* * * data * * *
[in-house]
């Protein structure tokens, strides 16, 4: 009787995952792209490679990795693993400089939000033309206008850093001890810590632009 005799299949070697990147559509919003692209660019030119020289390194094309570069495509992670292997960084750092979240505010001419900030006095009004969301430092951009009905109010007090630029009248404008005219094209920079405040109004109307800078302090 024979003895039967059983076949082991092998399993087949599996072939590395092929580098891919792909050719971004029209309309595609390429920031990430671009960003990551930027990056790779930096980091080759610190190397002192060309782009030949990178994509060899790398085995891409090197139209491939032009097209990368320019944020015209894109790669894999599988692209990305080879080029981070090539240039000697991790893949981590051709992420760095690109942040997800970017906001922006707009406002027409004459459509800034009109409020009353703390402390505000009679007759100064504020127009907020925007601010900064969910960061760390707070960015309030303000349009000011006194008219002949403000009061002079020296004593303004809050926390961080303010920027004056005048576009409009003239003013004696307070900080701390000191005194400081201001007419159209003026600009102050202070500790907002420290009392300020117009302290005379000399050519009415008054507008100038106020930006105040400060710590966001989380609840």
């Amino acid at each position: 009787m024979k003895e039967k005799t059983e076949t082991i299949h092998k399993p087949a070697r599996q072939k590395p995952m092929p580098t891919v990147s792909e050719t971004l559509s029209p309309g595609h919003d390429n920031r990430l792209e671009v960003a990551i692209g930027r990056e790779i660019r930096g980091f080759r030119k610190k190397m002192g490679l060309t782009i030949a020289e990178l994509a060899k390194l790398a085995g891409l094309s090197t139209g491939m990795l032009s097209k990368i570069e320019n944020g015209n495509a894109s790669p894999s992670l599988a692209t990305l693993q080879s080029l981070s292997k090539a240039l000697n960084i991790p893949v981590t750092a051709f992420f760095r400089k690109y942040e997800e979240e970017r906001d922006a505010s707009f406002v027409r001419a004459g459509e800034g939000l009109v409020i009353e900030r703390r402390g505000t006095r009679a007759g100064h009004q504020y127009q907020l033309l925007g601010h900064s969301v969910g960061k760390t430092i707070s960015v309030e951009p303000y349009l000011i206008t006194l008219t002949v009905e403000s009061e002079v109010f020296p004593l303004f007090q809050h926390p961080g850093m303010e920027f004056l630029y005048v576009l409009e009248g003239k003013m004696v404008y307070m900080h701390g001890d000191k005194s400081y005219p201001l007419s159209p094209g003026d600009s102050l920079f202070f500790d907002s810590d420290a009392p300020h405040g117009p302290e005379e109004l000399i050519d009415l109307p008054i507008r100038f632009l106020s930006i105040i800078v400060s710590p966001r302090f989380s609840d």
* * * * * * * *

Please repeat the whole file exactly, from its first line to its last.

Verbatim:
[in-house]
């Protein structure tokens, strides 16, 4: 009787995952792209490679990795693993400089939000033309206008850093001890810590632009 005799299949070697990147559509919003692209660019030119020289390194094309570069495509992670292997960084750092979240505010001419900030006095009004969301430092951009009905109010007090630029009248404008005219094209920079405040109004109307800078302090 024979003895039967059983076949082991092998399993087949599996072939590395092929580098891919792909050719971004029209309309595609390429920031990430671009960003990551930027990056790779930096980091080759610190190397002192060309782009030949990178994509060899790398085995891409090197139209491939032009097209990368320019944020015209894109790669894999599988692209990305080879080029981070090539240039000697991790893949981590051709992420760095690109942040997800970017906001922006707009406002027409004459459509800034009109409020009353703390402390505000009679007759100064504020127009907020925007601010900064969910960061760390707070960015309030303000349009000011006194008219002949403000009061002079020296004593303004809050926390961080303010920027004056005048576009409009003239003013004696307070900080701390000191005194400081201001007419159209003026600009102050202070500790907002420290009392300020117009302290005379000399050519009415008054507008100038106020930006105040400060710590966001989380609840």
């Amino acid at each position: 009787m024979k003895e039967k005799t059983e076949t082991i299949h092998k399993p087949a070697r599996q072939k590395p995952m092929p580098t891919v990147s792909e050719t971004l559509s029209p309309g595609h919003d390429n920031r990430l792209e671009v960003a990551i692209g930027r990056e790779i660019r930096g980091f080759r030119k610190k190397m002192g490679l060309t782009i030949a020289e990178l994509a060899k390194l790398a085995g891409l094309s090197t139209g491939m990795l032009s097209k990368i570069e320019n944020g015209n495509a894109s790669p894999s992670l599988a692209t990305l693993q080879s080029l981070s292997k090539a240039l000697n960084i991790p893949v981590t750092a051709f992420f760095r400089k690109y942040e997800e979240e970017r906001d922006a505010s707009f406002v027409r001419a004459g459509e800034g939000l009109v409020i009353e900030r703390r402390g505000t006095r009679a007759g100064h009004q504020y127009q907020l033309l925007g601010h900064s969301v969910g960061k760390t430092i707070s960015v309030e951009p303000y349009l000011i206008t006194l008219t002949v009905e403000s009061e002079v109010f020296p004593l303004f007090q809050h926390p961080g850093m303010e920027f004056l630029y005048v576009l409009e009248g003239k003013m004696v404008y307070m900080h701390g001890d000191k005194s400081y005219p201001l007419s159209p094209g003026d600009s102050l920079f202070f500790d907002s810590d420290a009392p300020h405040g117009p302290e005379e109004l000399i050519d009415l109307p008054i507008r100038f632009l106020s930006i105040i800078v400060s710590p966001r302090f989380s609840d």